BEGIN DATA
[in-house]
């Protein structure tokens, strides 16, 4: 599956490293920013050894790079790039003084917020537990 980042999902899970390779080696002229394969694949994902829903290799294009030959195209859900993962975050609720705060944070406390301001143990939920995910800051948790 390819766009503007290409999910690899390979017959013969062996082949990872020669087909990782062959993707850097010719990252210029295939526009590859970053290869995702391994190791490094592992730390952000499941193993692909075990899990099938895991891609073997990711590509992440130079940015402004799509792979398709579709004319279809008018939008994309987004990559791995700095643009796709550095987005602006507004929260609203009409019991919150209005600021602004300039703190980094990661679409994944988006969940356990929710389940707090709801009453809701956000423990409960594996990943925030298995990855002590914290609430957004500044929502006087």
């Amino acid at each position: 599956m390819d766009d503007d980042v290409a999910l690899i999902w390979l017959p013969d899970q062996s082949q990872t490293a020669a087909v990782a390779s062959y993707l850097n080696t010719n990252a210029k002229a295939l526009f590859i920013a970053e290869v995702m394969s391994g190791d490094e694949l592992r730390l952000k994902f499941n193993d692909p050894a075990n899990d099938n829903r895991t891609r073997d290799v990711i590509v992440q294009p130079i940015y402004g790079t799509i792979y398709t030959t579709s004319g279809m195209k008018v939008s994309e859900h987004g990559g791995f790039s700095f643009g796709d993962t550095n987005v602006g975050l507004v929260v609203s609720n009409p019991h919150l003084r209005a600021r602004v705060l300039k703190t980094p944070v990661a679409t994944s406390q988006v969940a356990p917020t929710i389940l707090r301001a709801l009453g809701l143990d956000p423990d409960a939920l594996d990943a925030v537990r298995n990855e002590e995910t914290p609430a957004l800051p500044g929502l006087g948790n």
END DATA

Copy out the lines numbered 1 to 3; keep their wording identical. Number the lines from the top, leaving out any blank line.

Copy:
[in-house]
């Protein structure tokens, strides 16, 4: 599956490293920013050894790079790039003084917020537990 980042999902899970390779080696002229394969694949994902829903290799294009030959195209859900993962975050609720705060944070406390301001143990939920995910800051948790 390819766009503007290409999910690899390979017959013969062996082949990872020669087909990782062959993707850097010719990252210029295939526009590859970053290869995702391994190791490094592992730390952000499941193993692909075990899990099938895991891609073997990711590509992440130079940015402004799509792979398709579709004319279809008018939008994309987004990559791995700095643009796709550095987005602006507004929260609203009409019991919150209005600021602004300039703190980094990661679409994944988006969940356990929710389940707090709801009453809701956000423990409960594996990943925030298995990855002590914290609430957004500044929502006087």
């Amino acid at each position: 599956m390819d766009d503007d980042v290409a999910l690899i999902w390979l017959p013969d899970q062996s082949q990872t490293a020669a087909v990782a390779s062959y993707l850097n080696t010719n990252a210029k002229a295939l526009f590859i920013a970053e290869v995702m394969s391994g190791d490094e694949l592992r730390l952000k994902f499941n193993d692909p050894a075990n899990d099938n829903r895991t891609r073997d290799v990711i590509v992440q294009p130079i940015y402004g790079t799509i792979y398709t030959t579709s004319g279809m195209k008018v939008s994309e859900h987004g990559g791995f790039s700095f643009g796709d993962t550095n987005v602006g975050l507004v929260v609203s609720n009409p019991h919150l003084r209005a600021r602004v705060l300039k703190t980094p944070v990661a679409t994944s406390q988006v969940a356990p917020t929710i389940l707090r301001a709801l009453g809701l143990d956000p423990d409960a939920l594996d990943a925030v537990r298995n990855e002590e995910t914290p609430a957004l800051p500044g929502l006087g948790n």